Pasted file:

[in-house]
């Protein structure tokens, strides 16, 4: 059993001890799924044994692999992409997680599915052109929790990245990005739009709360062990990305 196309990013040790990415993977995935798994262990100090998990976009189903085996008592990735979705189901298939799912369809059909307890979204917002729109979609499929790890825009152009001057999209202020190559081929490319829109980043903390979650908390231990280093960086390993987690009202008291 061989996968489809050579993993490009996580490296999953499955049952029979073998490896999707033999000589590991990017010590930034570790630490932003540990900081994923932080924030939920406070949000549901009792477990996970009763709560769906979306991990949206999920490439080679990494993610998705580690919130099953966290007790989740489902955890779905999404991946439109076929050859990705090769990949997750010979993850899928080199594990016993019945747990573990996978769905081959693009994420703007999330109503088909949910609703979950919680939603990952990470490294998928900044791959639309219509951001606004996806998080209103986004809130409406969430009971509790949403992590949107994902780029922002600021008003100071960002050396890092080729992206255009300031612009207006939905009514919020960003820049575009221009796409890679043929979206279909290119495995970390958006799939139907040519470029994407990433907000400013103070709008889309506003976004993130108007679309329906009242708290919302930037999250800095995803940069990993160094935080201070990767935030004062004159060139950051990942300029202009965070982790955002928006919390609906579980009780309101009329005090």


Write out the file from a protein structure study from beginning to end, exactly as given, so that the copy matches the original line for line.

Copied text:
[in-house]
């Protein structure tokens, strides 16, 4: 059993001890799924044994692999992409997680599915052109929790990245990005739009709360062990990305 196309990013040790990415993977995935798994262990100090998990976009189903085996008592990735979705189901298939799912369809059909307890979204917002729109979609499929790890825009152009001057999209202020190559081929490319829109980043903390979650908390231990280093960086390993987690009202008291 061989996968489809050579993993490009996580490296999953499955049952029979073998490896999707033999000589590991990017010590930034570790630490932003540990900081994923932080924030939920406070949000549901009792477990996970009763709560769906979306991990949206999920490439080679990494993610998705580690919130099953966290007790989740489902955890779905999404991946439109076929050859990705090769990949997750010979993850899928080199594990016993019945747990573990996978769905081959693009994420703007999330109503088909949910609703979950919680939603990952990470490294998928900044791959639309219509951001606004996806998080209103986004809130409406969430009971509790949403992590949107994902780029922002600021008003100071960002050396890092080729992206255009300031612009207006939905009514919020960003820049575009221009796409890679043929979206279909290119495995970390958006799939139907040519470029994407990433907000400013103070709008889309506003976004993130108007679309329906009242708290919302930037999250800095995803940069990993160094935080201070990767935030004062004159060139950051990942300029202009965070982790955002928006919390609906579980009780309101009329005090």